After Ms. Kavanaugh, whose brother has epilepsy, introduced me, I began telling the children that Calvin, who is eleven but can’t speak and can’t walk very well, was born six weeks early and missing part of his brain. I went on to explain how, because of this anomaly, it takes Calvin a very long time to learn things and, to add insult to injury, when he was very little he started having seizures. Two of the children, one whose dad is an EMT and another whose mom is a nurse, seemed to have a good notion of what seizures are, even knowing enough to tell the class that sometimes breathing stops during seizures and that some seizures can lead to death. The others seemed uncertain, so I did my best to try to explain the different kinds of seizures and how they manifest.
When I opened it up for questions, several hands popped up at once:
If I have trouble breathing is that a seizure?
How old was Calvin when he started having epilepsy?
How do blind people know where to go?
What does Calvin’s day in class look like?
If I hit my head will I get epilepsy?
What kind of medicine does Calvin take for a headache?
I calmed their concerns about breathing trouble and hitting their heads (a handful of the kids wanted to tell me about their injuries) and I explained what it means to be legally blind versus totally blind, and how people like Calvin who are legally blind often have enhanced senses of touch, hearing and smell. I told them about the drugs and their side effects and how sometimes I think they're as bad as the seizures, then I told them about the cannabis and how it seems to be helping.
When asked what Calvin’s favorite things to do are, I told them that, perhaps more than anything, he loves to hug and that he probably would love everyone, no matter what they look like or sound like or where they're from. I told them he’s a very loving boy who likes to eat and take baths and snuggle, all of which, Ms. Kavanaugh pointed out, are things he has in common with most kids.
At the end of our time I took one last question from a cute boy with thick brunette hair and dark eyes.
"If Calvin could talk, what question would you ask him?"
I told the boy that was one of the best questions I’d ever been asked, and then mentioned how good it would be if Calvin could tell me what was hurting him, but since I only had one chance to ask a question, I said I’d ask Calvin if he was happy.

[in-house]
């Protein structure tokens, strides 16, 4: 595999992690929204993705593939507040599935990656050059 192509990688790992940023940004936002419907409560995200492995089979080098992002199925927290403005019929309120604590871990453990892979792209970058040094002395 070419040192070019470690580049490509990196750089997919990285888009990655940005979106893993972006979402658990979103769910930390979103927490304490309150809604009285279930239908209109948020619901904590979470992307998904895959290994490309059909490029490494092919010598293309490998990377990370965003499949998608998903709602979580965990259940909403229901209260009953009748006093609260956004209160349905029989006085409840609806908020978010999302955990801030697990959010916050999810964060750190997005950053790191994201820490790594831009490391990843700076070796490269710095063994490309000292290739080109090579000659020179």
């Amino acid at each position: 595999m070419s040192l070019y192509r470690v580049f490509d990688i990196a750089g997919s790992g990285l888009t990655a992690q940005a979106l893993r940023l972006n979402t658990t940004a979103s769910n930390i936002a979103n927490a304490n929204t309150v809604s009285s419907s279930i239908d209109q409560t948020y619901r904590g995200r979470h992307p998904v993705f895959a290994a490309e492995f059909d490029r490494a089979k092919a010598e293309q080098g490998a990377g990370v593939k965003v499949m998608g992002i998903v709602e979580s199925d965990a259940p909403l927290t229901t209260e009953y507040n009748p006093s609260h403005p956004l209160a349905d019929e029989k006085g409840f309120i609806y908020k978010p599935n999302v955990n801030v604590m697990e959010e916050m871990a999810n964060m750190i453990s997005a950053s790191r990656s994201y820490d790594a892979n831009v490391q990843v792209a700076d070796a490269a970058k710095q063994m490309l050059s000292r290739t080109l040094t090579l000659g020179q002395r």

Wrapping up, after having asked the children to show kindness to Calvin and to others who are different from them, the class and I applauded each other. A few children corralled around me to tell me their stories. One blondie who had been itching to relate his, told me how his sister made him so mad once that he punched a wall and something metal hanging on the wall fell off and hit his head so hard that the piece of metal bent around his head, then he made the shape of an omega with his hands.
“You must have a really hard head, dude!” I said smiling, and he grinned a toothless grin and we gave each other a high five.
As I was leaving, Ms. Kavanaugh took me aside and said that the brunette boy who had asked the last question told her that if it were he, he’d ask Calvin how he could help make him feel better.
At that moment, I felt I’d failed his question question. It was obvious, and yet in the moment I hadn’t thought of it, even though I think it a lot, often wondering and wishing Calvin could tell me how the seizures and the drugs make him feel and if and where he hurts. I left hoping that smart boy grows up to be a pediatric neurologist, but not just any pediatric neurologist, a good one.
Later, when the bus pulled up to drop Calvin off at home, his aide, Mary, told me that a girl in the class I'd visited came up to her and said, “I learned in class today that Calvin is a lover!” I chuckled knowingly and swept my boy into my arms, and he gave me a big smile and a huge, spidermonkey hug.
|Kids from Calvin's kindergarten class|